In the case of lithium from the Salar de Uyuni, 100% state industrialization was proposed, with Bolivian technology and labour, from salt exploitation to battery production (former-National Management of Evaporitic Resources (GNRE, 2011). As a way to contribute to the energy transition.
According to the former-National Management of Evaporite Resources, the project would be carried out in three phases: Phase I included a pilot-scale production of lithium salts and semi-industrial production of potassium chloride in Llipi, south of the Salar de Uyuni. Phase II included the industrial output of the pilot plants, and Phase III, of the manufacture of cathode materials, electrolytes for the manufacture of lithium batteries.
Phase I to produce lithium carbonate did not conclude satisfactorily because the raw material is not appropriate to make batteries, so its industrial production is not guaranteed to fulfill Phase II and move on to Phase III . The construction project of the lithium carbonate industrial plant in Llipi, south of the Salar de Uyuni, was reformulated by a German company contracted. Then it delivered it to a Chinese company through a turnkey contract in May 2018, with no results to date. The Potassium Chloride industrial plant is in operation. However, it is far from reaching its maximum capacity because there are no external buyers for the raw material, in addition to its high production costs, due to the lack of inputs in the domestic market .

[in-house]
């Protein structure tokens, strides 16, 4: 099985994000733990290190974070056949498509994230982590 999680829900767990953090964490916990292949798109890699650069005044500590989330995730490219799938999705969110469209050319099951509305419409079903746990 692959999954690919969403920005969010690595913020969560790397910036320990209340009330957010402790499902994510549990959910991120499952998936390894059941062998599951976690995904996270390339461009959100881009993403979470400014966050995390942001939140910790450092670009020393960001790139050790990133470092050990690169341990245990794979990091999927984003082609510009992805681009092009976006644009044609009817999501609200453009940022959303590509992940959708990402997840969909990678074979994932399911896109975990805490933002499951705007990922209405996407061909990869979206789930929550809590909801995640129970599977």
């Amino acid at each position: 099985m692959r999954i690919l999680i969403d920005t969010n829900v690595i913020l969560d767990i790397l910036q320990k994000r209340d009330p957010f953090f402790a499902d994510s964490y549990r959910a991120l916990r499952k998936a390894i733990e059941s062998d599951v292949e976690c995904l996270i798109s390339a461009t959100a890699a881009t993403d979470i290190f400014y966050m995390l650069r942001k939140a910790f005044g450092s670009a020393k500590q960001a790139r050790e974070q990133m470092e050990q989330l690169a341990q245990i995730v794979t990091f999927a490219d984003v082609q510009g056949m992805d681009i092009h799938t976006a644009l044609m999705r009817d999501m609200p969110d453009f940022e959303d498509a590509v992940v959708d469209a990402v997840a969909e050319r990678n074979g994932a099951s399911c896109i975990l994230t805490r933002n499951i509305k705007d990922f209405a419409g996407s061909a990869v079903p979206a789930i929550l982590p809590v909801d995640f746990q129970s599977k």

The 100% state industrialization strategy changed in 2017 when the Government created the company Yacimientos de Litio Bolivianos (Law 928 of 2017) to replace Empresa Boliviana de Recursos Evaporíticos, to enable the association of the new corporate state company with foreign capitals for the production of the raw material. Five months after the return of MAS to the Government, on April 30, 2021, it launched an international call for foreign companies to invest in direct lithium extraction technology, revealing the failure of the state industrialization of lithium again: the project which was paralyzed during the transitional Government (coup) in 2020 was handed it over to transnational interests. Lithium will be the priority of industrialization towards the bicentennial (2025) .